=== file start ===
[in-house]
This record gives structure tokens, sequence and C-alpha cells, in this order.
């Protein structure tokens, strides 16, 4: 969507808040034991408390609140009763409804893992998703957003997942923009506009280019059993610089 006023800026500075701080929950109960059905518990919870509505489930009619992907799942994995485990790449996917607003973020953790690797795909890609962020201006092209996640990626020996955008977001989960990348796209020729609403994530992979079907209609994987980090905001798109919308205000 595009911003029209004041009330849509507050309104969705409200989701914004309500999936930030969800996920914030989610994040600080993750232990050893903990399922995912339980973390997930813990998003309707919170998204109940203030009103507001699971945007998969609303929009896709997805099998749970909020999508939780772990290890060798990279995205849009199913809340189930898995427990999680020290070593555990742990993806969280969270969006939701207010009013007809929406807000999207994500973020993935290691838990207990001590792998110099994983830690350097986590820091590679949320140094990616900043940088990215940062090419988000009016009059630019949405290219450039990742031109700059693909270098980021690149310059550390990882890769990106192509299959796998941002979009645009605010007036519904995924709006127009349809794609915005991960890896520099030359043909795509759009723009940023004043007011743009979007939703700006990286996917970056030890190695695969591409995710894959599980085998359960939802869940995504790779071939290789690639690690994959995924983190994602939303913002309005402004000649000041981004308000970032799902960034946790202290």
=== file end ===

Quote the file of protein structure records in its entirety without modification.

[in-house]
This record gives structure tokens, sequence and C-alpha cells, in this order.
């Protein structure tokens, strides 16, 4: 969507808040034991408390609140009763409804893992998703957003997942923009506009280019059993610089 006023800026500075701080929950109960059905518990919870509505489930009619992907799942994995485990790449996917607003973020953790690797795909890609962020201006092209996640990626020996955008977001989960990348796209020729609403994530992979079907209609994987980090905001798109919308205000 595009911003029209004041009330849509507050309104969705409200989701914004309500999936930030969800996920914030989610994040600080993750232990050893903990399922995912339980973390997930813990998003309707919170998204109940203030009103507001699971945007998969609303929009896709997805099998749970909020999508939780772990290890060798990279995205849009199913809340189930898995427990999680020290070593555990742990993806969280969270969006939701207010009013007809929406807000999207994500973020993935290691838990207990001590792998110099994983830690350097986590820091590679949320140094990616900043940088990215940062090419988000009016009059630019949405290219450039990742031109700059693909270098980021690149310059550390990882890769990106192509299959796998941002979009645009605010007036519904995924709006127009349809794609915005991960890896520099030359043909795509759009723009940023004043007011743009979007939703700006990286996917970056030890190695695969591409995710894959599980085998359960939802869940995504790779071939290789690639690690994959995924983190994602939303913002309005402004000649000041981004308000970032799902960034946790202290």